The life of Setsutaro Hasegawa, one of the earliest Japanese people to migrate to Australia, is featured in the Voices Across Time gallery at the Immigration Museum in Melbourne, Victoria. The personal items such as Setsutaro’s watch, his meticulously tailored clothes, and Japanese documents are presented in a special display case.
The display was curated by Dr Moya McFadzean, Senior Curator, Migration and Cultural Diversity at Museums Victoria, with significant research assistance from Nikkei Australia member Andrew Hasegawa, who is Setsutaro’s great grandson, and Dr Lorinda Cramer of Australian Catholic University.
This display will be available for viewing for approximately four years, until 2026. The Immigration Museum is located at 400 Flinders Street, Melbourne, Victoria.
This is Andrew’s introduction to the display:
The lives of pre–Pacific War Japanese immigrants to Australia are almost unknown to most Australians. The community was small following the deportation of most Japanese at the end of World War II. Setsutaro Hasegawa, my great grandfather, was one of the few who were not forcibly deported, and remained in Australia.
A well–educated young man, he arrived in Australia to learn English, but fate dictated he was never to return. Being the eldest son, he was raised with the expectation he would care for his parents, but that was not to be. Amongst the many objects on display, a fraction of the more than 50 in the care of the Museum, we can see that he looked after what belonged to him. The calligraphy on the cover of a diary is evidence of education, the letters from home written in a cursive script is suggestive of a family who valued learning.
How the personal effects of Setsutaro Hasegawa survived is almost a story in itself. In the showcase are objects that belonged to Setsutaro including elegant hand tailored suits, letters from home and a beautiful pocket watch that still works. We live in a world dominated by a throw–away consumer culture. Personal effects in almost any shape or form are rarely made to last. Yet in the showcase, you can see objects that date from the late 19th through to the mid–20th century that are still in immaculate condition.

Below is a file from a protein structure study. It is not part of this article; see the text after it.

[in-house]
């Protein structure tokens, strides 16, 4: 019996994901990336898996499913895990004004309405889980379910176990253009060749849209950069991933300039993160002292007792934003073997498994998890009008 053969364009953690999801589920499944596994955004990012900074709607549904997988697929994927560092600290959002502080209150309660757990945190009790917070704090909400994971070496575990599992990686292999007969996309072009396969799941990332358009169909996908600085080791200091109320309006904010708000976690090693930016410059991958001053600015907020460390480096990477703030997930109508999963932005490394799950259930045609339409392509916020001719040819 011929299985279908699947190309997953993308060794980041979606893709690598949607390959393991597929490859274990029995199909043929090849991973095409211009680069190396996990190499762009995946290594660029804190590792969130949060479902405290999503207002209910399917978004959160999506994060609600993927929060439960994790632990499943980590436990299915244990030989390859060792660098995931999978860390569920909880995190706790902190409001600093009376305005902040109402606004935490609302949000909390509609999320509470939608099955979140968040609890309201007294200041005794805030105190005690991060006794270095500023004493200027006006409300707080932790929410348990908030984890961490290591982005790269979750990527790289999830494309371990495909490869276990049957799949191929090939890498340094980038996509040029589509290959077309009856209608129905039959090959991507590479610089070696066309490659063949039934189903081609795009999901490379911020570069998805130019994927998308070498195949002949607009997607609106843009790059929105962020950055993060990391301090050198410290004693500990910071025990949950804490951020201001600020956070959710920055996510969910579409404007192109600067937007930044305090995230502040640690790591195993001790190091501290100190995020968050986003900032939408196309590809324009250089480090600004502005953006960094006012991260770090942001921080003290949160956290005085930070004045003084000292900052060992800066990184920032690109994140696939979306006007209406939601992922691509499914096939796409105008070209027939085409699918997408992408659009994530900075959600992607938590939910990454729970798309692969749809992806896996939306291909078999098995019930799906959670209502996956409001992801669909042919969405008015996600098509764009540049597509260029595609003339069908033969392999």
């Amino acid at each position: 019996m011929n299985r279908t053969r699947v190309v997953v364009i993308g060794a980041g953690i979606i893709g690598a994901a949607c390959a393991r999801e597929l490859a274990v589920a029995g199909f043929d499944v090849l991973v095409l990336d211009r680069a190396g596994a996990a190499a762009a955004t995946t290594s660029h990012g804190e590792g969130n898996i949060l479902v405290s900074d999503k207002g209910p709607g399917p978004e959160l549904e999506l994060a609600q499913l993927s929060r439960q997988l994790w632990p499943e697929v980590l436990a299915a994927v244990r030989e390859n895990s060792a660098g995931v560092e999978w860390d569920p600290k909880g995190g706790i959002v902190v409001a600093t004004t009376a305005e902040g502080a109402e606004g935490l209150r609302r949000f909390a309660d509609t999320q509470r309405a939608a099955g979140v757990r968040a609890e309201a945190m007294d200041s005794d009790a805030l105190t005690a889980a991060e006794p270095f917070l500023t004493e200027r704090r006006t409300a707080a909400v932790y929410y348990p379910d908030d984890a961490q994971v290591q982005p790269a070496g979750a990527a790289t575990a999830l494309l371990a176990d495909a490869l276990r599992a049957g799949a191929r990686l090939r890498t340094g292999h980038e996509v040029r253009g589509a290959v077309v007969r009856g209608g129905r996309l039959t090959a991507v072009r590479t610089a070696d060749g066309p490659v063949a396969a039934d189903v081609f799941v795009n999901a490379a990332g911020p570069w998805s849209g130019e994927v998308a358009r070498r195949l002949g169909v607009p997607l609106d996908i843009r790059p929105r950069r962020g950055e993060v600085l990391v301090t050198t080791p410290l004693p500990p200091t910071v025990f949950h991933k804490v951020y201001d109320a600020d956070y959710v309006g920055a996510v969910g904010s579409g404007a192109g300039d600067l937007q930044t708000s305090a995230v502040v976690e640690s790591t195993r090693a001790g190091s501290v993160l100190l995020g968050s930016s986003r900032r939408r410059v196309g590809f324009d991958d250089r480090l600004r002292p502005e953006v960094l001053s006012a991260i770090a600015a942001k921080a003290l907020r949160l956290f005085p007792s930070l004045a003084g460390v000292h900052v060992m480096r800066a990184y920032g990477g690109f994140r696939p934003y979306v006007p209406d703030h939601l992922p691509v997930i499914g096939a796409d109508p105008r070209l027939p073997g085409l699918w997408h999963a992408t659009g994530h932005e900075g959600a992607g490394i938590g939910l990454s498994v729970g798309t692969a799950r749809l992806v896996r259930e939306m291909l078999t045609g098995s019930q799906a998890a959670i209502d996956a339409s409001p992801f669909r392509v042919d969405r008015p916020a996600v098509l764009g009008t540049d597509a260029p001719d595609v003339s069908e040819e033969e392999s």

The objects were donated by me to Museums Victoria* more than 10 years ago to ensure their preservation and share a unique story. They were my inspiration to explore my Japanese heritage. When I was young, I peered into those tin-trunks storing the suits that belonged to ‘Grandpa Hasegawa’ (we called him Grandpa even though he was my great grandfather), drew inspiration from them, and embarked on a quest to learn who he was.
A close examination of one of the photographs on display shows a group of Japanese men with their Anglo–Celtic wives on a picnic close to Geelong. Married to local women, these men – Hasegawa, Furuya, and Ito – led their lives as hard-working members of the community in Geelong. There is also a photo of Ichizo Sato, tailor and maker of the suits on display, who was a life-long friend of Setsutaro. Ichizo’s life is another story about a Japanese resident of Australia making his own unique contribution to the community that needs to be told.
The curation of the showcase brought people together. For example, one of the anchor photographs featuring Setsutaro, his wife Ada, and sons Leo and Moto was donated by Linda Cole. Linda is the granddaughter of Jack – once known as Moto – and my second cousin. The Consul-General of Japan in Melbourne and his wife also found time to visit the showcase. Their fascination with the story of an early Japanese immigrant to Victoria was palpable. They spent more than an hour viewing it. Curators, academics, and family have engaged to help create a unique and captivating display, leading me to conclude good storytelling is communal and engages with people.
*Immigration Museum comes under the institutional umbrella of Museums Victoria
Other stories about Andrew Hasegawa and his family:
Hasegawa Monogatari: Five generations over 124 Years
This is so exciting, Andrew! Great to see Nikkei recognised so solidly in our bricks and mortar museums as well as online.
It’s been a long journey for the objects in the showcase. It’s quite satisfying to see them on display: so many stories to be drawn from them. They keep talking to me.